My daughter started second grade (in-person instruction!) Thursday morning. Off she went, clad in a little purple mask and a tiny plaid dress.

We don’t know how the year will go. Maybe kids will all be home by November. Maybe they’ll manage to dodge all sickness and everyone will make it to May. 

Who. Knows. 

The only thing we can all do is make the best decisions we make for our families and our kids and keep moving forward, right? Even if your child’s in high school, you’ve got the same worries. It’s hard to see your child’s retreating back disappear into a long hallway.

The blight of the academic changes last semester left many high school experiences high and dry, and you might wonder if your child’s high school career is crumbling.

Here are a few ways you can keep your high schooler on track! Don’t forget to get my high school checklist for quick tips for launching the college search at the start of this year.

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Check in on Academics

High school disruption happened to an unprecedented level this spring. However, that doesn’t mean that your child can’t catch up or choose to go a different route. 

Here’s what I mean by this. Here’s a quick scenario. 

Jessica didn’t do well in Algebra II last semester. The combination of no in-person instruction and trying to get extra Zoom help from her teacher still didn’t work well. Her teacher had a hard time explaining some of the concepts to her without seeing her worksheets in person. 

Jessica’s not sure what she should do this semester. She’s back in school for the time being, but she’s also back to online learning.

Here’s another scenario:

Ben missed a whole semester of individual trumpet instruction from his band teacher. He wants to be a college professor and brass instructor when he graduates from college. He still practiced, but he needs individual instruction. Zoom classes from core classes like math, science and social studies took up all his time. 

Even if your child is in classes right now, you may need to be prepared for another at-home semester. You may have other options. Don’t settle if the experience last semester wasn’t the right route for your child:

  1. Take the class somewhere else. Look into a community college option. 
  2. Get into class with another teacher. 
  3. Find out what tutoring options are available or whether in-person instruction is a possibility.  

Tap into Extracurriculars 

Lots of things got pushed to the wayside this spring — including extracurricular activities and athletics. Some states plan to move forward with the fall athletics season as scheduled and others have already modified plans, including shifting the entire fall season to 2021. 

Meet Coaches Online

Naturally, college coaches have shifted to digital recruiting. This means coaches will rely more heavily on online recruiting networks like Next College Student Athlete (NCSA) to discover, communicate with, evaluate and recruit talent.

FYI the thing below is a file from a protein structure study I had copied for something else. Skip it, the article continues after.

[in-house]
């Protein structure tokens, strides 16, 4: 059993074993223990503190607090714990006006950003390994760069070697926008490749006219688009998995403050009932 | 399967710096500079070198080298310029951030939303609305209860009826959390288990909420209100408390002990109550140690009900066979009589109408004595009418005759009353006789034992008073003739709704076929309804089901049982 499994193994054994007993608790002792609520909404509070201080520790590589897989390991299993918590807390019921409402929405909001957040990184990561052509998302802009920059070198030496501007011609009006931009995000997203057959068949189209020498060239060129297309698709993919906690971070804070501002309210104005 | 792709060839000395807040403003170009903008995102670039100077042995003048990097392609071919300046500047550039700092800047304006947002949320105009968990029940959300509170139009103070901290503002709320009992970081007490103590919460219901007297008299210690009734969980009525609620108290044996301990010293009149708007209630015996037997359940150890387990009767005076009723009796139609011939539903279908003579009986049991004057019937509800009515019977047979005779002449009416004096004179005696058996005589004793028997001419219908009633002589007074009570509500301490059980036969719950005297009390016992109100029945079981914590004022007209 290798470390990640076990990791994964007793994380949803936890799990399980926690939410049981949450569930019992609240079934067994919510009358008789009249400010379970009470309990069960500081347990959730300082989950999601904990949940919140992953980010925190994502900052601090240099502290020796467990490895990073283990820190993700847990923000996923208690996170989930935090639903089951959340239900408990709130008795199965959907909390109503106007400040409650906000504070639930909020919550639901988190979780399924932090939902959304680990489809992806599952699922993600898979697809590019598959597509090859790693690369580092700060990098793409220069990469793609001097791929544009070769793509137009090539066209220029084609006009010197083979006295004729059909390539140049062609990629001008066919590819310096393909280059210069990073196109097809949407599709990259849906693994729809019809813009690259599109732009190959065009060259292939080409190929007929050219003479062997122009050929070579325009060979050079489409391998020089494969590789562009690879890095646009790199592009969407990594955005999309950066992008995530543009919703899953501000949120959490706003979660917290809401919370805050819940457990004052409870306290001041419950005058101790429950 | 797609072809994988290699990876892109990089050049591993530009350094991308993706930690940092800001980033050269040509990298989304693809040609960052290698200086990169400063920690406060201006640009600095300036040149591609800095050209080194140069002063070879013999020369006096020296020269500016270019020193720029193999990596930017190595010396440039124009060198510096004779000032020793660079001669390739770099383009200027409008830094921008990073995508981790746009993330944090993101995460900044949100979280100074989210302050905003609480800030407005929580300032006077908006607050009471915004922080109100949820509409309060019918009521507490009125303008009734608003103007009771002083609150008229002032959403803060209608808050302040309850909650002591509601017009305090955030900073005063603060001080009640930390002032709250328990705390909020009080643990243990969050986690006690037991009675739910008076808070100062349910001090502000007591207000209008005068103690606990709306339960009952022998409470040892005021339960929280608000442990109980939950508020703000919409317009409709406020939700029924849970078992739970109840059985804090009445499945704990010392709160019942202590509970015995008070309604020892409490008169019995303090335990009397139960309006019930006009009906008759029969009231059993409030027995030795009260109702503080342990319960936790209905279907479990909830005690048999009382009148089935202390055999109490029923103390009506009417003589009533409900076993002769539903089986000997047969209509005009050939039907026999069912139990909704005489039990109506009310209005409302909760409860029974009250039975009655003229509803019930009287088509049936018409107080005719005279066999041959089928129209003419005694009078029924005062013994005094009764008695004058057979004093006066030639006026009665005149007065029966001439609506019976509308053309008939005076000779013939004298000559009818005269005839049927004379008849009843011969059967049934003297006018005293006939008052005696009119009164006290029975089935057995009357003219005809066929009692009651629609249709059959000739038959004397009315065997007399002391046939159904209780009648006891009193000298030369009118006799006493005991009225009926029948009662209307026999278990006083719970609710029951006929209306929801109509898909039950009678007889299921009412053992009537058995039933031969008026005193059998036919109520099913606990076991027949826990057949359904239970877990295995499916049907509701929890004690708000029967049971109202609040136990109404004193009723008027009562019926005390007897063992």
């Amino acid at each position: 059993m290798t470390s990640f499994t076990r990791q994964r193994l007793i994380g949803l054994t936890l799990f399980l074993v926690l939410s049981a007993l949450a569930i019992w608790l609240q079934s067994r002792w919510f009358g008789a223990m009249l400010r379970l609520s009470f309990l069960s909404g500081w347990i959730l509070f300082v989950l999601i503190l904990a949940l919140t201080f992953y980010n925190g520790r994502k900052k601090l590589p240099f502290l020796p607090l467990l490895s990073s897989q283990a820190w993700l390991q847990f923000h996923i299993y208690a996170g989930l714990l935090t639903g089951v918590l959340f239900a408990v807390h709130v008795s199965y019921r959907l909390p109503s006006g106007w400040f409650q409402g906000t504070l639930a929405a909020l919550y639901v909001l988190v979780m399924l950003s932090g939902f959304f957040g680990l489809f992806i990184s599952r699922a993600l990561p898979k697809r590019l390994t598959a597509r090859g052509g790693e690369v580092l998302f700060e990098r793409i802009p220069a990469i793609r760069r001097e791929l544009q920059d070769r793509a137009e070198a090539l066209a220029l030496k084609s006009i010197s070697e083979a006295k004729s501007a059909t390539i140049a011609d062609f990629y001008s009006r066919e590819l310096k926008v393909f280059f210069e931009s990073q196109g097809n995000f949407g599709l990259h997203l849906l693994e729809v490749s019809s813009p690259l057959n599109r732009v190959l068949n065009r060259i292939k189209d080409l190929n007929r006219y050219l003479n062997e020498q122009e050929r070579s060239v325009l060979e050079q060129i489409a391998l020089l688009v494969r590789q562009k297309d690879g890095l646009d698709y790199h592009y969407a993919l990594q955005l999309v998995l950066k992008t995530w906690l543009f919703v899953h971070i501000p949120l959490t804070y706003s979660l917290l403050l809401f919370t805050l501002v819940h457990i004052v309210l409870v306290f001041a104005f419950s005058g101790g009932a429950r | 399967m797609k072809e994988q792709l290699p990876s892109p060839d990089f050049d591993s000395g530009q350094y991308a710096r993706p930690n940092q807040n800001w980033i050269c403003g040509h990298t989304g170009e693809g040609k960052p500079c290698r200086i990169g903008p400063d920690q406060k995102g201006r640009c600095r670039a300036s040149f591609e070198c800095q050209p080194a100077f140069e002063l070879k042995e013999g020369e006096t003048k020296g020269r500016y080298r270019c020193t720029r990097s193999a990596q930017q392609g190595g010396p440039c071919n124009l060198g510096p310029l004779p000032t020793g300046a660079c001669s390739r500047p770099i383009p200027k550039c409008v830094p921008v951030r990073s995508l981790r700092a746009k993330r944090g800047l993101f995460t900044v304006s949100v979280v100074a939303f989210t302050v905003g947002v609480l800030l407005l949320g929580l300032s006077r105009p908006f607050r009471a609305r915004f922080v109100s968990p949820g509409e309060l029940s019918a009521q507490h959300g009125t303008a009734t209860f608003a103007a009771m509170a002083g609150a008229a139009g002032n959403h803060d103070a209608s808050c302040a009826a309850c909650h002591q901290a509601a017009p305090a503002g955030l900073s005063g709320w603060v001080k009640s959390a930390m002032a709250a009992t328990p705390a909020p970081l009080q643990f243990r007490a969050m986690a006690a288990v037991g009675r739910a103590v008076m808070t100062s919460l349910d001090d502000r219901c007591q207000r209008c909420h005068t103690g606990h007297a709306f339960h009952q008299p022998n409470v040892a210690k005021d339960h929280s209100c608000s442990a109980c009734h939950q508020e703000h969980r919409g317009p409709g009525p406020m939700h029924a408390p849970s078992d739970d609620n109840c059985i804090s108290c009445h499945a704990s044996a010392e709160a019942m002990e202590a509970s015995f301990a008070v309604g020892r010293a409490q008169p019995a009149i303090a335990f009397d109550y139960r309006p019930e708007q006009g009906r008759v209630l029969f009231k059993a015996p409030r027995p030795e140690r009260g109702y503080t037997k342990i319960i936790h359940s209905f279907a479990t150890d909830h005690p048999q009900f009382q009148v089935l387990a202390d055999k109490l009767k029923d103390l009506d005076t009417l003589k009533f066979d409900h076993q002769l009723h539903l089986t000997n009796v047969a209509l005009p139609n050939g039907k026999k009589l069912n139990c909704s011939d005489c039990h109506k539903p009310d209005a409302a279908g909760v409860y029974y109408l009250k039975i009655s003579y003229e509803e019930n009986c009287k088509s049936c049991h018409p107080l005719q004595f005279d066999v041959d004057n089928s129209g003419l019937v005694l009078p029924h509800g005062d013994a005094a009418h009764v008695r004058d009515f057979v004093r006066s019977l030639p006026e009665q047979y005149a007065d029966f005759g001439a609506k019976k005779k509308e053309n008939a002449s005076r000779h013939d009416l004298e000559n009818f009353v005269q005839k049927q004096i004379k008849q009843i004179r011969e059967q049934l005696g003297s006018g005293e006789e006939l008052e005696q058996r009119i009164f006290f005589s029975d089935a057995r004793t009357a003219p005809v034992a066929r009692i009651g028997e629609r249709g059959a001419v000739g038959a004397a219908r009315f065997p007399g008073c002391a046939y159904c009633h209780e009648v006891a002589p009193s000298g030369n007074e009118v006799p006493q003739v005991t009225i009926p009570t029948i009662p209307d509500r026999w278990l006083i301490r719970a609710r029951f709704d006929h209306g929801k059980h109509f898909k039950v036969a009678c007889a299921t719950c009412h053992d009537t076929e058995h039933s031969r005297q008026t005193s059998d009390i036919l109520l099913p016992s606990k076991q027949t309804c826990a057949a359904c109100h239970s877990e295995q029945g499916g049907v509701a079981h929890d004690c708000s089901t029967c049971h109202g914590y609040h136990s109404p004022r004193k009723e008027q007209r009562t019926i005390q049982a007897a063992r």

Help your child beef up his most recent information, including grades, highlight video and more. This will make student-athletes more searchable to college coaches. Recruiting will depend on what happened last year.

Can your child do camps, showcases, tournaments and more? If so, sign up.

Check out this summary from NCSA:

  • 80% of college coaches do not expect impacts to their athletic program’s scholarships.
  • A majority of coaches say that COVID-19 will impact their recruiting timeline for their 2021 class.
  • 39% of coaches believe that their recruiting timeline won’t encounter delays. 
  • 46% of coaches expect a recruiting delay. 
  • 15% of coaches believe recruiting will speed up.

Try to Continue Clubs and Organizations

Even if your child starts the year with at-home learning, find out if there’s a way to continue student council, Key Club, National Honor Society, Future Farmers of America — whatever it is that your child’s into! Get on Zoom, help coordinate if you can. Find out who the teacher sponsor is of the club and organization so your child has the best chance of continuing those activities. 

It might be impossible to continue certain activities with remote learning (like running club) so look for alternatives. Can your child start a solo running club and members keep track of their running individually? 

Be creative and help your child brainstorm other ways to continue extracurricular activities. 

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Know that Colleges Understand

Know that above all else, colleges understand what students are going through. If your child says, “I couldn’t complete my last semester of Future Business Leaders of America because of the pandemic,” they’re going to understand. In fact, admission offices are looking for more ways to evaluate students and come up with ways they can evaluate your student’s character, motivation, creativity and more. 

So, in light of the pandemic, what did your student do? Did he come up with a way to help people during the pandemic? Did she gather supplies for people in the hospital during the pandemic? 

The more your child can do to stand out, the better that college application will look.

Just don’t worry about missing out on things — more than ever, colleges will have to roll with the punches.

Don’t forget to download my free high school checklist you can be taking now for the college search!

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